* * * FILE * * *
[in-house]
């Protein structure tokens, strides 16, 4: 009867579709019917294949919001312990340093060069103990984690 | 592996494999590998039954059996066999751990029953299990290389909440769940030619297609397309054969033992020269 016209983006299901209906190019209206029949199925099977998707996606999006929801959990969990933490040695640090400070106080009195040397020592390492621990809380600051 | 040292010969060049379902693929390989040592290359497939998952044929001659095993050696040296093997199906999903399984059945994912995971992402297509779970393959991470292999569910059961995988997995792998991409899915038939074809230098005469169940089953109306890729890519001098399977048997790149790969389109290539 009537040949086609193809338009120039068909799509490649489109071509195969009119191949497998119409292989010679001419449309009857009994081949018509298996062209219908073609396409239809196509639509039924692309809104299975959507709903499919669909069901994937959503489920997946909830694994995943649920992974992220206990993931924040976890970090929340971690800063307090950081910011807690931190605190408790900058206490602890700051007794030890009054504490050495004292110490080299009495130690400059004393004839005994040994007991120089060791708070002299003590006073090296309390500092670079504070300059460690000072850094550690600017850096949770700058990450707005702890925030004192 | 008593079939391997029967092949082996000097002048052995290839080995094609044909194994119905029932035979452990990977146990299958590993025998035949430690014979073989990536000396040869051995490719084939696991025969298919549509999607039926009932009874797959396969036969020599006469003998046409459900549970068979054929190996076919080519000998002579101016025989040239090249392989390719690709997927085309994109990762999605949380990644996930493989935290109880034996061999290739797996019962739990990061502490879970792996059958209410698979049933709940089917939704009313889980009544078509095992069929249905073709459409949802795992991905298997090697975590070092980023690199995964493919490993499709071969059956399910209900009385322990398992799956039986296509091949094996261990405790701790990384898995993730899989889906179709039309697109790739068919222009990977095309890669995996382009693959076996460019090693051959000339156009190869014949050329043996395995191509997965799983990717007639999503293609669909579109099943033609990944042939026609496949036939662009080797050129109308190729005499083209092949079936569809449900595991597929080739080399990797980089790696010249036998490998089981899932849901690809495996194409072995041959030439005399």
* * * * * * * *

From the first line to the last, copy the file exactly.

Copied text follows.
[in-house]
């Protein structure tokens, strides 16, 4: 009867579709019917294949919001312990340093060069103990984690 | 592996494999590998039954059996066999751990029953299990290389909440769940030619297609397309054969033992020269 016209983006299901209906190019209206029949199925099977998707996606999006929801959990969990933490040695640090400070106080009195040397020592390492621990809380600051 | 040292010969060049379902693929390989040592290359497939998952044929001659095993050696040296093997199906999903399984059945994912995971992402297509779970393959991470292999569910059961995988997995792998991409899915038939074809230098005469169940089953109306890729890519001098399977048997790149790969389109290539 009537040949086609193809338009120039068909799509490649489109071509195969009119191949497998119409292989010679001419449309009857009994081949018509298996062209219908073609396409239809196509639509039924692309809104299975959507709903499919669909069901994937959503489920997946909830694994995943649920992974992220206990993931924040976890970090929340971690800063307090950081910011807690931190605190408790900058206490602890700051007794030890009054504490050495004292110490080299009495130690400059004393004839005994040994007991120089060791708070002299003590006073090296309390500092670079504070300059460690000072850094550690600017850096949770700058990450707005702890925030004192 | 008593079939391997029967092949082996000097002048052995290839080995094609044909194994119905029932035979452990990977146990299958590993025998035949430690014979073989990536000396040869051995490719084939696991025969298919549509999607039926009932009874797959396969036969020599006469003998046409459900549970068979054929190996076919080519000998002579101016025989040239090249392989390719690709997927085309994109990762999605949380990644996930493989935290109880034996061999290739797996019962739990990061502490879970792996059958209410698979049933709940089917939704009313889980009544078509095992069929249905073709459409949802795992991905298997090697975590070092980023690199995964493919490993499709071969059956399910209900009385322990398992799956039986296509091949094996261990405790701790990384898995993730899989889906179709039309697109790739068919222009990977095309890669995996382009693959076996460019090693051959000339156009190869014949050329043996395995191509997965799983990717007639999503293609669909579109099943033609990944042939026609496949036939662009080797050129109308190729005499083209092949079936569809449900595991597929080739080399990797980089790696010249036998490998089981899932849901690809495996194409072995041959030439005399």